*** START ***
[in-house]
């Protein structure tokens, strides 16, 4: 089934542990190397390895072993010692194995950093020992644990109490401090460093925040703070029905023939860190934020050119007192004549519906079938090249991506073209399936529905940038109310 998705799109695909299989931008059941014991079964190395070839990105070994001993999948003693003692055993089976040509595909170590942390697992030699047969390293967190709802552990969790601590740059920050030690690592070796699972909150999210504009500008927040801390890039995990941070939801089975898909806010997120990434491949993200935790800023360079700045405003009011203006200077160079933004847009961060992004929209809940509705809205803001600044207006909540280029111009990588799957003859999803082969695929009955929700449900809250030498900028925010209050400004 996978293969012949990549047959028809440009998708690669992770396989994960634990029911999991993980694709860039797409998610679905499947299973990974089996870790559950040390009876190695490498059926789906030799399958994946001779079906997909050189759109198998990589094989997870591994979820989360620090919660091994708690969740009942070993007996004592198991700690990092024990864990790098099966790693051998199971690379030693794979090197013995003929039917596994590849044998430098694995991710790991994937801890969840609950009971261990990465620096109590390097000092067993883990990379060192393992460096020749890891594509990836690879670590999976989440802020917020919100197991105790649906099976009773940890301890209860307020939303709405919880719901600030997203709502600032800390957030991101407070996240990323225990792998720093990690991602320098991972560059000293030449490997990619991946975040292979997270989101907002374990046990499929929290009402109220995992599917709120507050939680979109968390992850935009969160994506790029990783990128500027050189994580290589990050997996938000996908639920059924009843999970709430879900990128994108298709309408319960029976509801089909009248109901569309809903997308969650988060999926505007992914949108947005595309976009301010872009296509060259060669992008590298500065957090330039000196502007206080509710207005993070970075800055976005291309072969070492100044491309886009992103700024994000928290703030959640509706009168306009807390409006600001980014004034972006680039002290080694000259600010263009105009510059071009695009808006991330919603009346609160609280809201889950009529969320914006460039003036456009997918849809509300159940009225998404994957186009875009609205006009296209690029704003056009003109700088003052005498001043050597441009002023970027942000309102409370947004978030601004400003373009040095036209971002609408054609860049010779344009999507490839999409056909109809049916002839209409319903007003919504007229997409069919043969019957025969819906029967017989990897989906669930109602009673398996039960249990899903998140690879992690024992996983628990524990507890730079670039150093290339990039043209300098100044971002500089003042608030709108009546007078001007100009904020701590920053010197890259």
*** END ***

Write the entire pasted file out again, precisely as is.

[in-house]
């Protein structure tokens, strides 16, 4: 089934542990190397390895072993010692194995950093020992644990109490401090460093925040703070029905023939860190934020050119007192004549519906079938090249991506073209399936529905940038109310 998705799109695909299989931008059941014991079964190395070839990105070994001993999948003693003692055993089976040509595909170590942390697992030699047969390293967190709802552990969790601590740059920050030690690592070796699972909150999210504009500008927040801390890039995990941070939801089975898909806010997120990434491949993200935790800023360079700045405003009011203006200077160079933004847009961060992004929209809940509705809205803001600044207006909540280029111009990588799957003859999803082969695929009955929700449900809250030498900028925010209050400004 996978293969012949990549047959028809440009998708690669992770396989994960634990029911999991993980694709860039797409998610679905499947299973990974089996870790559950040390009876190695490498059926789906030799399958994946001779079906997909050189759109198998990589094989997870591994979820989360620090919660091994708690969740009942070993007996004592198991700690990092024990864990790098099966790693051998199971690379030693794979090197013995003929039917596994590849044998430098694995991710790991994937801890969840609950009971261990990465620096109590390097000092067993883990990379060192393992460096020749890891594509990836690879670590999976989440802020917020919100197991105790649906099976009773940890301890209860307020939303709405919880719901600030997203709502600032800390957030991101407070996240990323225990792998720093990690991602320098991972560059000293030449490997990619991946975040292979997270989101907002374990046990499929929290009402109220995992599917709120507050939680979109968390992850935009969160994506790029990783990128500027050189994580290589990050997996938000996908639920059924009843999970709430879900990128994108298709309408319960029976509801089909009248109901569309809903997308969650988060999926505007992914949108947005595309976009301010872009296509060259060669992008590298500065957090330039000196502007206080509710207005993070970075800055976005291309072969070492100044491309886009992103700024994000928290703030959640509706009168306009807390409006600001980014004034972006680039002290080694000259600010263009105009510059071009695009808006991330919603009346609160609280809201889950009529969320914006460039003036456009997918849809509300159940009225998404994957186009875009609205006009296209690029704003056009003109700088003052005498001043050597441009002023970027942000309102409370947004978030601004400003373009040095036209971002609408054609860049010779344009999507490839999409056909109809049916002839209409319903007003919504007229997409069919043969019957025969819906029967017989990897989906669930109602009673398996039960249990899903998140690879992690024992996983628990524990507890730079670039150093290339990039043209300098100044971002500089003042608030709108009546007078001007100009904020701590920053010197890259």